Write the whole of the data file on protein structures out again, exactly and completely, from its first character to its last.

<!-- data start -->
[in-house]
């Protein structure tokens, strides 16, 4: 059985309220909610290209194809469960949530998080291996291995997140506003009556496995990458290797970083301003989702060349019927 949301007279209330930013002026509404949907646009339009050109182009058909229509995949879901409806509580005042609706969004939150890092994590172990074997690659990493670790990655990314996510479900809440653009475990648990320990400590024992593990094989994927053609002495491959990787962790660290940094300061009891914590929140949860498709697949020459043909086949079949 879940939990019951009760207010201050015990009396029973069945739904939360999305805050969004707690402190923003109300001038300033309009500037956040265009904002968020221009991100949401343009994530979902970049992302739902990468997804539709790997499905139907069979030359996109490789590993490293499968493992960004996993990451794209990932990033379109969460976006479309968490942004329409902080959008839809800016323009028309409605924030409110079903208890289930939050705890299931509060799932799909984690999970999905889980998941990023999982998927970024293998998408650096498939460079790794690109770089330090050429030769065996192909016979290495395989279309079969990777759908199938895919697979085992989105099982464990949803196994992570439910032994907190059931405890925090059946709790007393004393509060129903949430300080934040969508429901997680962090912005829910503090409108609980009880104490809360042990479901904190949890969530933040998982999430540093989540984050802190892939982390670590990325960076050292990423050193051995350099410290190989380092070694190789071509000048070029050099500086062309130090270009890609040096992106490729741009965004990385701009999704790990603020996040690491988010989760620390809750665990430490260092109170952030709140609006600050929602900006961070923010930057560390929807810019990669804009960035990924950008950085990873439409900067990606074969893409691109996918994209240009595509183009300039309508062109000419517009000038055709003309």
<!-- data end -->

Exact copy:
[in-house]
């Protein structure tokens, strides 16, 4: 059985309220909610290209194809469960949530998080291996291995997140506003009556496995990458290797970083301003989702060349019927 949301007279209330930013002026509404949907646009339009050109182009058909229509995949879901409806509580005042609706969004939150890092994590172990074997690659990493670790990655990314996510479900809440653009475990648990320990400590024992593990094989994927053609002495491959990787962790660290940094300061009891914590929140949860498709697949020459043909086949079949 879940939990019951009760207010201050015990009396029973069945739904939360999305805050969004707690402190923003109300001038300033309009500037956040265009904002968020221009991100949401343009994530979902970049992302739902990468997804539709790997499905139907069979030359996109490789590993490293499968493992960004996993990451794209990932990033379109969460976006479309968490942004329409902080959008839809800016323009028309409605924030409110079903208890289930939050705890299931509060799932799909984690999970999905889980998941990023999982998927970024293998998408650096498939460079790794690109770089330090050429030769065996192909016979290495395989279309079969990777759908199938895919697979085992989105099982464990949803196994992570439910032994907190059931405890925090059946709790007393004393509060129903949430300080934040969508429901997680962090912005829910503090409108609980009880104490809360042990479901904190949890969530933040998982999430540093989540984050802190892939982390670590990325960076050292990423050193051995350099410290190989380092070694190789071509000048070029050099500086062309130090270009890609040096992106490729741009965004990385701009999704790990603020996040690491988010989760620390809750665990430490260092109170952030709140609006600050929602900006961070923010930057560390929807810019990669804009960035990924950008950085990873439409900067990606074969893409691109996918994209240009595509183009300039309508062109000419517009000038055709003309």